The challenge was also an appreciated reminder of the real-life challenge for those participants  whohave had to shop on a budget in the past but who can now shop more freely as they’ve advanced in careers. As we discredited the myth that all SNAP recipients are lifetime beneficiaries, we added that the experience is an opportunity to empathize and educate extended family or friends that may have fallen on tough times.

Speaking of tough times, all food purchased during the challenge was donated our friends at The Nashville Food Project who make it possible for hundreds of Nashvillians facing hardships to have a hot meal every day. Elanco sweetened the pot with an additional $500 gift card donation!

KNOW Hunger Challenge Winning Team

KNOW Hunger Challenge Winning Team

We know that hunger will not end at the SNAP of a finger. The fight against hunger is fought in the everyday battles of more than 110,000 Nashville residents. To overcome, it will take an evolving and committed group of strong individuals, playing different roles but working together as a team to help our neighbors get back on their feet so that our communities can win. We’re so fortunate in this campaign to have found great partners, each of whom in their own way bear arms to take down hunger and its barriers in Middle Tennessee.

 

Blogging for good

NKH blogger visit photo

Getting advice from experts on breakfast in the classroom

When we started getting involved in hunger relief almost fifteen years ago, our first partner was Share Our Strength. There we encountered a large, vibrant community of folks who were passionate about ending hunger. When social media began emerging in the mid 2000’s,
we saw other communities come together online, and thought, “Wouldn’t it be tremendous if these digital tools could bring the hunger community together?” We started this blog in September 2007 for that very reason.

Today, we’re proud to say that our friends at Share Our Strength/No Kid Hungry have one the best social media teams out there, doing an excellent job of growing their vibrant community and creating awareness for the issue of childhood hunger. It’s our great pleasure to sponsor their blogger network.

Last week, we had the privilege, along with the No Kid Hungry digital team, of hosting three members of the blogging network, in addition to two great northwest Arkansas bloggers at our corporate headquarters, to discuss how the blogger network can be made stronger and more robust. We had some excellent discussion.

Thanks so much to Becky Tarala, author of The Two Bite Club;  Josi Del Papa, who pens The American Mama and Dawn McCoy, creator of Beauty Frosting (among other things).   Also joining were Laurie Marshall of Junque Rethunque (among other things) and James Moore of busvlogger.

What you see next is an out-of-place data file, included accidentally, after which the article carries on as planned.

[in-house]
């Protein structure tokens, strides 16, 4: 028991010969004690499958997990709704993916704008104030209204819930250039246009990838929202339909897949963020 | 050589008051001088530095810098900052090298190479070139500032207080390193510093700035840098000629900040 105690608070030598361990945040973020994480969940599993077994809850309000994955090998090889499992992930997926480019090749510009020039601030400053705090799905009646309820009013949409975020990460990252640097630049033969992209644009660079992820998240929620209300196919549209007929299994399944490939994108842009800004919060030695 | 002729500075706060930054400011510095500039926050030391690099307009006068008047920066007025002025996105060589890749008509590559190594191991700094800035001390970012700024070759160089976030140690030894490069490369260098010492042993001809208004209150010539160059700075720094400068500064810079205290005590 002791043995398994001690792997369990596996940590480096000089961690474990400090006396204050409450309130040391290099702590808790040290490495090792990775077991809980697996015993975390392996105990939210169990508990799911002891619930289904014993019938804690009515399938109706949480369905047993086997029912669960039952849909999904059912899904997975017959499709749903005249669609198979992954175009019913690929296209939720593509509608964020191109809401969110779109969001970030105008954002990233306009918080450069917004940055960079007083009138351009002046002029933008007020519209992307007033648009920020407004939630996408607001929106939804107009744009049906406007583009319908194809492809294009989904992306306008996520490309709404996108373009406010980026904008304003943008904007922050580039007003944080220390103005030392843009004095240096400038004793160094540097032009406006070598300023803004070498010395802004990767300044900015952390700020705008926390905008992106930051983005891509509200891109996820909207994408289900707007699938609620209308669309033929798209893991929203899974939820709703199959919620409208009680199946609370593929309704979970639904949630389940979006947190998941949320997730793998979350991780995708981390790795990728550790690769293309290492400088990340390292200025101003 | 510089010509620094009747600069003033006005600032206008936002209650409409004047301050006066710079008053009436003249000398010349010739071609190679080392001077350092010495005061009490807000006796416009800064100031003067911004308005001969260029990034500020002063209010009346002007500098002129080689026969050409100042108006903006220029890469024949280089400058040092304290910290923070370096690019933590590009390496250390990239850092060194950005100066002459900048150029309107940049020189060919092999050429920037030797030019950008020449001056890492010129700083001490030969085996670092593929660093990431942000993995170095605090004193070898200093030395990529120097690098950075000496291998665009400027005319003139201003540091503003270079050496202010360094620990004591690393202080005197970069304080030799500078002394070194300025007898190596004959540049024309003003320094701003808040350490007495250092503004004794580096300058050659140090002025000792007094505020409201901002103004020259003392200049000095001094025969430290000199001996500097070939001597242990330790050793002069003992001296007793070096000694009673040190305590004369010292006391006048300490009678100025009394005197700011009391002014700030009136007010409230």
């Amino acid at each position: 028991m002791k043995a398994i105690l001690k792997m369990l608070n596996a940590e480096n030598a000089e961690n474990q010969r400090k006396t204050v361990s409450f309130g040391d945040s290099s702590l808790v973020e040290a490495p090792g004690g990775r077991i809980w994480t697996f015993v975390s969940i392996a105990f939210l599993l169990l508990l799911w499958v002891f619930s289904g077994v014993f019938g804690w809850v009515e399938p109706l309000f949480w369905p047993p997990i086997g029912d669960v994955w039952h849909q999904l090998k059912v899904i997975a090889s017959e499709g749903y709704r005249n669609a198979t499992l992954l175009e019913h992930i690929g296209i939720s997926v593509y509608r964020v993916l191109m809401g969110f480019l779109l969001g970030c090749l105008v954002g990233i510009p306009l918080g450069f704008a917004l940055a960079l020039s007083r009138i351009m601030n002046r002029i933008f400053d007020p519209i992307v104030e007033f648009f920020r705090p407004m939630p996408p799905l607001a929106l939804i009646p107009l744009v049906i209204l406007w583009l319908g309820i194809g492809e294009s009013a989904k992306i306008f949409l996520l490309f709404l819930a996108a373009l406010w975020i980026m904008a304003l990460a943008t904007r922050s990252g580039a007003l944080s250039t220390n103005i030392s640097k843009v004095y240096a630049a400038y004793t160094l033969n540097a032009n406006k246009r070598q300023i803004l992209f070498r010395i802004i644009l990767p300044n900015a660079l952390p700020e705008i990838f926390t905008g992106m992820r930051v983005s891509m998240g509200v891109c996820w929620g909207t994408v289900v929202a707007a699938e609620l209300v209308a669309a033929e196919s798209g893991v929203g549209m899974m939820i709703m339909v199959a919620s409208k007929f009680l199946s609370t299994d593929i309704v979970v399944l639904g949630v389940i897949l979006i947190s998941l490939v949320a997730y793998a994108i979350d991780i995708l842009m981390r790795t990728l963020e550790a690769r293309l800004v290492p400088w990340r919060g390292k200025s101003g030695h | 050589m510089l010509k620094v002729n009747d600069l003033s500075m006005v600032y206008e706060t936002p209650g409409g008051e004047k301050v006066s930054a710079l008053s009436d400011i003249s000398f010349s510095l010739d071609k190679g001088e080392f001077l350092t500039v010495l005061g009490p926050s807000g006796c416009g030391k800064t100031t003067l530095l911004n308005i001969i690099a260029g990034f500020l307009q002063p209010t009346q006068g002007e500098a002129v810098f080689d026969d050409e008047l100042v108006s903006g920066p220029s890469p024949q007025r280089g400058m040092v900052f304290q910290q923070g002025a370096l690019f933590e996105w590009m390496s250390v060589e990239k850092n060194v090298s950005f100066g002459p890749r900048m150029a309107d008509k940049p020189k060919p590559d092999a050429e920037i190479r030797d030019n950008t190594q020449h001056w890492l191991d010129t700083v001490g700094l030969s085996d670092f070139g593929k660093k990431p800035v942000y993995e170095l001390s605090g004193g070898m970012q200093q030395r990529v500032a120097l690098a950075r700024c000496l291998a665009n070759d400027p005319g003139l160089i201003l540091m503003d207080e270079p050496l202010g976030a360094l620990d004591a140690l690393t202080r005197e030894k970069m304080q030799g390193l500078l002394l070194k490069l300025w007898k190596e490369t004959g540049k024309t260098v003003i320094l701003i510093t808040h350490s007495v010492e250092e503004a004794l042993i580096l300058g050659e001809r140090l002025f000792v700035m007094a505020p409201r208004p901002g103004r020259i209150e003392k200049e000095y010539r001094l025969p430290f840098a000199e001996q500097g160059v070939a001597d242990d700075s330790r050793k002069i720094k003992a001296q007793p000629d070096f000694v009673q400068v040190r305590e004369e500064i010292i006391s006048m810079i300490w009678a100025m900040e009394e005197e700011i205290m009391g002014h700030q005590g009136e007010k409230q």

We got a chance to visit an after-school feeding program and a breakfast in the classroom program to see direct evidence of the work No Kid Hungry is doing in Arkansas.   A big shoutout to Fayetteville Public Schools and Springdale Public Schools for many kids they’re feeding with these programs.  We also got an excellent overview from Rachel Townsend, director of Cooking Matters for No Kid Hungry Arkansas, of the work they’re doing in the state.

It was good fun, good people, and lively, enlightening discussion. Check their blogs for some excellent content. And thanks to all for the energy and insights on how to make online communities work for No Kid Hungry.

The Food Security Genome

DNA Double HelixBy Matt Pakula, Tyson Foods Corporate Social Responsibility

As one of the most innovative food companies, we’re always looking at new ideas for our business and our brands. It’s part of who we are. We also know there are opportunities to be innovative as we seek to alleviate hunger in our communities. While we try to reduce food insecurity through several initiatives and partnerships, a new one announced today at the Clinton Global Initiative winter meeting in New York City offers exciting promise to identify the key success factors that lead to improving food security.
The Food Security Genome will create critical benchmark data about food security programs, quantifying the outcomes and identifying key success factors. The model that results will turn decades of data about alleviating hunger into actionable insights that will enable project funders, or any user, to predict the effectiveness and cost per outcome for a food security program.
We’re optimistic that over time using data in this way will improve the lives of many hungry people by creating opportunities to design better programs, allowing funders to deploy grants and contributions more effectively, and helping food security project implementers save time.